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Attorney General wants death sentences reinstated

OKLAHOMA CITY (AP) _ Oklahoma Attorney General Drew Edmondson wants death sentences reinstated for three convicted murderers who were granted relief by the state Court of Criminal Appeals on mental retardation claims.

Edmondson said the cases are ``particularly heinous'' and has asked the U.S. Supreme Court to overturn the lower court's ruling and ``put these killers back on death row where they belong.''

The sentences of the men were changed to life without parole in December. The state's highest court for criminal matters went against district court jury decisions that the men were not mentally retarded.

Robert Wayne Lambert was sentenced to death for the 1987 murders of Laura Lee Sanders and Michael Houghton, both of Tulsa. The pair were kidnapped and burned alive in the trunk of a car. Lambert's co-defendant, Scott Allen Hain, was executed in April 2003.

Darrin Lynn Pickens was sentenced to death for the 1990 murder of Tommy Lee Hayes, a clerk at a convenience store near Sapulpa.

The third convicted murderer, Maximo Lee Salazar, was sentenced to death for the 1987 stabbing death of 9-year-old Jennifer Prill of Cache.

In 2002, the U.S. Supreme Court ruled that executing mentally retarded inmates was unconstitutional, and, Edmondson said, mental retardation became the ``defense de jour.''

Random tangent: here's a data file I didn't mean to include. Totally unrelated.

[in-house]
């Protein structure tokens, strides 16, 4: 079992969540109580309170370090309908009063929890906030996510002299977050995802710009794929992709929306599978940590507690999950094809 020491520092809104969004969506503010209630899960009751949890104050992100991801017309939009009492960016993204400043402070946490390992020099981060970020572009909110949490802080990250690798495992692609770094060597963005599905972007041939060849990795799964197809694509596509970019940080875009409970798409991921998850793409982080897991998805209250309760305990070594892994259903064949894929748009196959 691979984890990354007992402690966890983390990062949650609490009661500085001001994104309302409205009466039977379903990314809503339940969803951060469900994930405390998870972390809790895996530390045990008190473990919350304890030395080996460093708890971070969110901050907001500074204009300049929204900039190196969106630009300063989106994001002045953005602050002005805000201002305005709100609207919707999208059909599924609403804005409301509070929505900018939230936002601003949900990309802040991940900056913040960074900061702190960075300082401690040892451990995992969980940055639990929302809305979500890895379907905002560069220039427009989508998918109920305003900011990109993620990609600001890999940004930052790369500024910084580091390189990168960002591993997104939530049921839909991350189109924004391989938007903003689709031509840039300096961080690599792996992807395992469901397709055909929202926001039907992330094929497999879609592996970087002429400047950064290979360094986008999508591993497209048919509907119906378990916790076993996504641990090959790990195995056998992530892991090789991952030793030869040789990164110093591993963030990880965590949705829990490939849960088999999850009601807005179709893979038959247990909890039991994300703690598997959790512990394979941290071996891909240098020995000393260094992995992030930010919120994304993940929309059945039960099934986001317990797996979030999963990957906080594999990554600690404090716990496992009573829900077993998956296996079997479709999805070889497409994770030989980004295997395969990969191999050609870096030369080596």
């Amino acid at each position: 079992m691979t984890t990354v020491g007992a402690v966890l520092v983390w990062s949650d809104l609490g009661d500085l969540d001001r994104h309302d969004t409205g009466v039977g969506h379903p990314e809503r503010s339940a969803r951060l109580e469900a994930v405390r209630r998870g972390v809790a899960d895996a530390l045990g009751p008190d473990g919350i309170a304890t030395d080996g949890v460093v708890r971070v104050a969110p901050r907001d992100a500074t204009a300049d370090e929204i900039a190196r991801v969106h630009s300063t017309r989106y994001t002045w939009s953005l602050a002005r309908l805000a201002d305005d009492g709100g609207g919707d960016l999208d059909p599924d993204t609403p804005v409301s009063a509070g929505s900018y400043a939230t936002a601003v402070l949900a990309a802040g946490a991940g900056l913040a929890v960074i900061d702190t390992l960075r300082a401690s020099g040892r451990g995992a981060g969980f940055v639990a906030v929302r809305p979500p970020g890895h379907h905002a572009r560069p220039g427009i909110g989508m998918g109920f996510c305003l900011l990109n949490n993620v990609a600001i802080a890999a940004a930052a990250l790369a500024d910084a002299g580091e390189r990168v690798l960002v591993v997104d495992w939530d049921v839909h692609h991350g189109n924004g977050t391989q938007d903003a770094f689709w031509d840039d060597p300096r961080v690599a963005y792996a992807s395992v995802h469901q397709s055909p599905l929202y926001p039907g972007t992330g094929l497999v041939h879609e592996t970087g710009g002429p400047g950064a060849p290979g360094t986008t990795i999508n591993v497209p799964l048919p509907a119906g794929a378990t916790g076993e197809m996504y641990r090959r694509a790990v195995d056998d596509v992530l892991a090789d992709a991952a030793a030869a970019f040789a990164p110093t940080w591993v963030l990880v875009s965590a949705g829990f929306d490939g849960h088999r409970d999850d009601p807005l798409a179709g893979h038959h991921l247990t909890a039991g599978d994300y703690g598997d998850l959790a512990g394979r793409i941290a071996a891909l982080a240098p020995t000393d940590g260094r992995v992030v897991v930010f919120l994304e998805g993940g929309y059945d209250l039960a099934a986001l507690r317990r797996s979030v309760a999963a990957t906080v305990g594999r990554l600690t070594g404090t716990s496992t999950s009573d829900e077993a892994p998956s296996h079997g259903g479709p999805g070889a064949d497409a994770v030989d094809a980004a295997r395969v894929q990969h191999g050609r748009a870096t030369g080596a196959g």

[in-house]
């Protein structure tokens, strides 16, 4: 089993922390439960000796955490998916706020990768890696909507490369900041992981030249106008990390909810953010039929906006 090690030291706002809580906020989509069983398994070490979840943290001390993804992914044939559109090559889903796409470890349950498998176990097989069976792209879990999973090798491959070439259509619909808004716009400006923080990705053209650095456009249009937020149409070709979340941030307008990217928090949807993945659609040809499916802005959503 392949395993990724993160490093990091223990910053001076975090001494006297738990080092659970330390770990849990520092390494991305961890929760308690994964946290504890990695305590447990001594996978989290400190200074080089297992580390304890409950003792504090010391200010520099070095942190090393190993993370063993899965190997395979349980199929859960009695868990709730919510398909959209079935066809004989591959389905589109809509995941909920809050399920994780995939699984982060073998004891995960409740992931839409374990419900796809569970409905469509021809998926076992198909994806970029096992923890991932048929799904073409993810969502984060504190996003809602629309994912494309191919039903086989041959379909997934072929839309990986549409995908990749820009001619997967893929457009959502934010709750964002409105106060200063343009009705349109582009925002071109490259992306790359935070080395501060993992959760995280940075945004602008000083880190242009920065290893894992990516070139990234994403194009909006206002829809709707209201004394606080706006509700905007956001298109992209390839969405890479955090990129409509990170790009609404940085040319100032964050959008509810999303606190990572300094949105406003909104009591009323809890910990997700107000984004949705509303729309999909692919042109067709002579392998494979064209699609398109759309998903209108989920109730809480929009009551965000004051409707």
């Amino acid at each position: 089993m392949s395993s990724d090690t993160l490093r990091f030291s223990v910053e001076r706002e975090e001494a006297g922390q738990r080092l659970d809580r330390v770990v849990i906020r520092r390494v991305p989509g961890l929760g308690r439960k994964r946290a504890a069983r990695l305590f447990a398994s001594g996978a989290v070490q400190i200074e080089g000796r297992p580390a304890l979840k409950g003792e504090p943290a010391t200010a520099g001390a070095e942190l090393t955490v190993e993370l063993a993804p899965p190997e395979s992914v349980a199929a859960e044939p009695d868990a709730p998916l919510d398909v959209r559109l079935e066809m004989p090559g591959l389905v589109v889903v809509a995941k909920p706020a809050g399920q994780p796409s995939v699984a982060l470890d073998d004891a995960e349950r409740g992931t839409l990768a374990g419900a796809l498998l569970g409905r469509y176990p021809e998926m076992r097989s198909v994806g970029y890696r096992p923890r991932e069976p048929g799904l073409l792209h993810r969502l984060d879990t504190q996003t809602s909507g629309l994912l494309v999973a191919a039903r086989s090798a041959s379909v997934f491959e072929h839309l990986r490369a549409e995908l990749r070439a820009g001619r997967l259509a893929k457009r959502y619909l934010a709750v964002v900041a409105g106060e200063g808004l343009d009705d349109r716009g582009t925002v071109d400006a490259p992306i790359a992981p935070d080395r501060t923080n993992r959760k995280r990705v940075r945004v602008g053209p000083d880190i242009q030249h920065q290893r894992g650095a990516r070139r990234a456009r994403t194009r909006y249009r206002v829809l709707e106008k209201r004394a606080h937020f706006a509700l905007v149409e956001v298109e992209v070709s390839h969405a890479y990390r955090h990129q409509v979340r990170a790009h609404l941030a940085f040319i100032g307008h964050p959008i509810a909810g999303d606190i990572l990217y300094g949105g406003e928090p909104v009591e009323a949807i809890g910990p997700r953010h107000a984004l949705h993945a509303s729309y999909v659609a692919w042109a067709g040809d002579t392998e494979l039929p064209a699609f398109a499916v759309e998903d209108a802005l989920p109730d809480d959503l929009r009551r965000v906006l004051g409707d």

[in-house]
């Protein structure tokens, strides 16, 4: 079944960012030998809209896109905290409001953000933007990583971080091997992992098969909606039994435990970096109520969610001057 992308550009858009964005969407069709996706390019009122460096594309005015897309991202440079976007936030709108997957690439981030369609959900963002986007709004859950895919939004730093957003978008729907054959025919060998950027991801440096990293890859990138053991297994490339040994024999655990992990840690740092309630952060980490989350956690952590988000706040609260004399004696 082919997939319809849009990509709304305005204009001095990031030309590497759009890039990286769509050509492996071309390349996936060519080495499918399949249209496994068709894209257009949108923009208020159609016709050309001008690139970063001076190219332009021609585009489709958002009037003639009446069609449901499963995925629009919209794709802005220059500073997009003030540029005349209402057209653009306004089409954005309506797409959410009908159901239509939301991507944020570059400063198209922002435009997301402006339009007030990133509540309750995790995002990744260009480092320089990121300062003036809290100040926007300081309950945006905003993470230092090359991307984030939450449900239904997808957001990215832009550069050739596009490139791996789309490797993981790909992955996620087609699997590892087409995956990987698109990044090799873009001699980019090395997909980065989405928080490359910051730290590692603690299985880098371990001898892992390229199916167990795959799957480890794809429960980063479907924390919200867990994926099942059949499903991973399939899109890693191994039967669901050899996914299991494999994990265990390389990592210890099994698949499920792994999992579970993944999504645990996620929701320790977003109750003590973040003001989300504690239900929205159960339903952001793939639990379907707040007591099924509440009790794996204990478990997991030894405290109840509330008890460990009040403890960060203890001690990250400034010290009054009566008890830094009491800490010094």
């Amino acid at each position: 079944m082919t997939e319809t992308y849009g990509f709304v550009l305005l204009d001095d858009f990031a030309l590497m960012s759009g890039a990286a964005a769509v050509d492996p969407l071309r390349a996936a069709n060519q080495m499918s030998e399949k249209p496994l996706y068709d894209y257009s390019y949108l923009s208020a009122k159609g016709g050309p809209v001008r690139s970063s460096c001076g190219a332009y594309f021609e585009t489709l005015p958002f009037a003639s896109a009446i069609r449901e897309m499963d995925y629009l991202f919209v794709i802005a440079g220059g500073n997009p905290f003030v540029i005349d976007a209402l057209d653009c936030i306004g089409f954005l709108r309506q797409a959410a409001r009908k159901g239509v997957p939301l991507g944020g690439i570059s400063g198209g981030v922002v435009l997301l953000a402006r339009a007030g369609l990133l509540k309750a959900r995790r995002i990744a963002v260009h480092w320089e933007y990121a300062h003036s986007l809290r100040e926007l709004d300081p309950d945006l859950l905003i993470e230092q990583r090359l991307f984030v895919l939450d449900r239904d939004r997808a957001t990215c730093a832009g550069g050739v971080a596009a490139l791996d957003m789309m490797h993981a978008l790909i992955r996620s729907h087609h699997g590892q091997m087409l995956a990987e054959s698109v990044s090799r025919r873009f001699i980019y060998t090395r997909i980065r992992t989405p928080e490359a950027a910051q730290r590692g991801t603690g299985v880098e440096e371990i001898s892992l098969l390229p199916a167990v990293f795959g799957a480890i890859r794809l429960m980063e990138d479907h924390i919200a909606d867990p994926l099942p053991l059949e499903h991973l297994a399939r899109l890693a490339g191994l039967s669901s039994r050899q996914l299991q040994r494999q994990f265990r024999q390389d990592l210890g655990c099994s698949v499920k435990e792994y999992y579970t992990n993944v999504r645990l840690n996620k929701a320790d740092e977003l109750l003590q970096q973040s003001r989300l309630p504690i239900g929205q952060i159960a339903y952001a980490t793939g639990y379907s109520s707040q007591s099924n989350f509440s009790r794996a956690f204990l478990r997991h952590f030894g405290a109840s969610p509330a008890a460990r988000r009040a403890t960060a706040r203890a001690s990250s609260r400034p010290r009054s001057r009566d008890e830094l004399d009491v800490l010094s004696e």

The U.S. Supreme Court left it to each individual state to develop the proper method to enforce the constitutional restriction. The state Court of Criminal Appeals used the case of a McIntosh County killer, Patrick D. Murphy, to establish a three-pronged test to determine mental retardation based on intellectual function, age the condition was identified and IQ.

``Oklahoma has not legislated on this process,'' Edmondson said. ``Instead, the (appeals court) is establishing its preferred procedure by reversing death penalties.''

Edmondson said a bill his office requested to statutorily establish procedures for determining mental retardation in death penalty cases is pending in the Legislature. The bill is sponsored by Rep. Daniel Sullivan, R-Tulsa, and Sen. Todd Lamb, R-Edmond.

The attorney general said the criminal appeals court stepped in to overturn the death sentences without the state having time to respond to the inmates' appeals.
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